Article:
1. Many thanks, Robbie, for joining me in the recitation. I had wondered why EBB chose to name her sonnets “from the Portuguese.” So I searched for an explanation and found this passage in the British Library.

      “Elizabeth was initially reluctant to publish the poems due to their intimate nature. However, Robert convinced her of their importance and she published them in her book Poems in 1850. To help protect her privacy, Elizabeth called them The Sonnets from the Portuguese to create the impression that she had just translated them from Portuguese rather than written them herself. The choice of Portuguese is thought to have been inspired by her husband’s nickname for her, ‘My little Portuguese’.,%2C%20'My%20little%20Portuguese‘.

      Liked by 3 people

  1. Your ‘phrasing’ is so sweet and captures the nuances perfectly!
    And yes, I agree with the sentiment EBB presents – “Should I change less than thou?”

    I am delighted by your recitals, Rebecca. However, I must let you know that I will be ‘around’ a little less than normal. K and I are currently spending a good deal of time and vitality upon our dancing; leaving little energy for our other joys. All things change, as EBB so deeply animates in her poem. I will still be here, but within a ‘different’ state!

    Liked by 2 people

    1. I am so very very excited for you and K, Carolyn. I watched your latest video and marveled at the beauty and elegance of your dance movements. It looked like you were floating. You and K are a “power couple” on the dance floor. I look forward to hearing more of your adventures. Sending many hugs across the miles.

      Liked by 2 people

    1. My favouite season is autumn for it reminds me of going back to school and new adventures. I am glad that we have seasons. One of my most favourite quotes about seasons comes from Yoko Ono:

      “Spring passes and one remembers one’s innocence.
      Summer passes and one remembers one’s exuberance.
      Autumn passes and one remembers one’s reverence.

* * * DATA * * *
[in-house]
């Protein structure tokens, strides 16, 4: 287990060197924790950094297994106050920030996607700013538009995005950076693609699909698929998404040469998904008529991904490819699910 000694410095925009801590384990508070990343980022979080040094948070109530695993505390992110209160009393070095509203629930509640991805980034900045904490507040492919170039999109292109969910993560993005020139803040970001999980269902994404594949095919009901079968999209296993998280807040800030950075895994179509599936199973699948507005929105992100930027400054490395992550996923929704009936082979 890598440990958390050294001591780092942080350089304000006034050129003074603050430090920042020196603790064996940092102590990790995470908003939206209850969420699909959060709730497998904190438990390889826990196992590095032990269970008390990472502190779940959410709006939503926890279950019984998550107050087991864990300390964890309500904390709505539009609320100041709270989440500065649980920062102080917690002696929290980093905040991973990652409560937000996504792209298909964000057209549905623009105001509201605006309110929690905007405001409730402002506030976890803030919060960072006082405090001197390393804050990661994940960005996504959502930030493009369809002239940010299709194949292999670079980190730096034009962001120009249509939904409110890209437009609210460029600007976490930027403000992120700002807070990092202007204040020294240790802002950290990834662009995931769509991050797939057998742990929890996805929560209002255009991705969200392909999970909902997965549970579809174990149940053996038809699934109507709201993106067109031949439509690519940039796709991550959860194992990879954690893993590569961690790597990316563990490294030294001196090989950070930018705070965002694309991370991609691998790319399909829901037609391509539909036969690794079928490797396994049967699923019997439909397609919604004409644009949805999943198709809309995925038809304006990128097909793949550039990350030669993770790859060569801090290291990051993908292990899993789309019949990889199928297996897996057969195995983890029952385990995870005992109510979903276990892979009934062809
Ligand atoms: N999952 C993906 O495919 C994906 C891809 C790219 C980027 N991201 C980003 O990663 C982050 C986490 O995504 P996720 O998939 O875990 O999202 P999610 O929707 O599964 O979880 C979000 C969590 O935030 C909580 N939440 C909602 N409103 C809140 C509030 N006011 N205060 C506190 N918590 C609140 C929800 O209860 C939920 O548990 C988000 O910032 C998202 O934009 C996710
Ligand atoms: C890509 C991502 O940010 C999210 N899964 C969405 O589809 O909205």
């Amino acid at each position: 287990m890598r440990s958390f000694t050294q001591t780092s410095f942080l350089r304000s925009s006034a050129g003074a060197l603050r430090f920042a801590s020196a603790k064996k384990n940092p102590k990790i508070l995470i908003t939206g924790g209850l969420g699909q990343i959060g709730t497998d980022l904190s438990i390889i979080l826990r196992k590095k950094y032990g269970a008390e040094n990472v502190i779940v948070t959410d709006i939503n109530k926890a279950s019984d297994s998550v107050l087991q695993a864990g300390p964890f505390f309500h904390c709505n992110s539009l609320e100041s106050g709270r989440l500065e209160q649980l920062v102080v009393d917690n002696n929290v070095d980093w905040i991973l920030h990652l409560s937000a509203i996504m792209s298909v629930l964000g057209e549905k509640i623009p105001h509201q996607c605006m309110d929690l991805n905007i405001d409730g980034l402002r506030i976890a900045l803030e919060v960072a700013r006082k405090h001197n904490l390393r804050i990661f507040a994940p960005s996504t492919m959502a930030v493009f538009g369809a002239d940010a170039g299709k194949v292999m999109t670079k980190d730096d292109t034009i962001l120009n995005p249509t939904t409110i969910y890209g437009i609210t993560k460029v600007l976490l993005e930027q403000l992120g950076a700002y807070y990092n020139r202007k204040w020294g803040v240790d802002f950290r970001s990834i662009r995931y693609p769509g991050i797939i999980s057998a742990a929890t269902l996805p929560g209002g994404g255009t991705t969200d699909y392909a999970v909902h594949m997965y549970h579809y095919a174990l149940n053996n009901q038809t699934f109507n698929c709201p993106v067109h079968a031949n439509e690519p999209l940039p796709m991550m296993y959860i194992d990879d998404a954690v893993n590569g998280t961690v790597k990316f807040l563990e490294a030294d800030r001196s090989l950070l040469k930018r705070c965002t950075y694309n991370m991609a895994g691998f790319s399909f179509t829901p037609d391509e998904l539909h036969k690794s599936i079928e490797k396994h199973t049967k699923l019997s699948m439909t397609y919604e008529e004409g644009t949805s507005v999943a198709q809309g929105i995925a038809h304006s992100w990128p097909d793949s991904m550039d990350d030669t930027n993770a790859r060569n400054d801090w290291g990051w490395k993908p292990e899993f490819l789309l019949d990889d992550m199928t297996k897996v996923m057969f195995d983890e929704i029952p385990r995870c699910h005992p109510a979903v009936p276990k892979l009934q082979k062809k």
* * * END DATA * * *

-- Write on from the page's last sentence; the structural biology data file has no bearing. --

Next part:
Winter passes and one remembers one’s perseverance.”
      Yoko Ono

      Liked by 3 people

    1. My dear friend, how wonderful to anticipate and embrace change. I believe that this is the point where and when we feel most alive and in the moment. I just finished “The TIme Keeper” by Mitch Albom, which was a wonderful reflection on time and how we relate to our finite existence. I especially appreciated this quote: “It is never too late or too soon. It is when it is supposed to be.” Mitch Albom, The Time Keeper. Sending many hugs your way across the continent and ocean.

      Liked by 2 people

      1. Yes, Rebecca, most aware that things will be different in the future, positive or negative! I like your quote by Mitch Albom and I have therefore written down the booktitel you mentioned:) Many hugs your way.

        Liked by 2 people

    1. Thank you Teagan for your encouragement and support – so very much appreciated. I understand the EBB’s Sonnets from the Portuguese’s were written during her courtship with Robert Browning. Six years older than Robert, she had never been in good health so she was hesitant. She was concerned that he really didn’t love her (he loved her on sight). I have read that as the sonnets progress they become more positive until that marvelous Sonnet 43 “How to I love thee.”

      Liked by 2 people

    1. Thank you, Linda. How interesting that you should mention the pauses. You have given me something to think about. You are absolutely right – the pauses give us time to reflect and gather the words into our minds. Pauses are just as important as words. Many thanks for sharing that insight.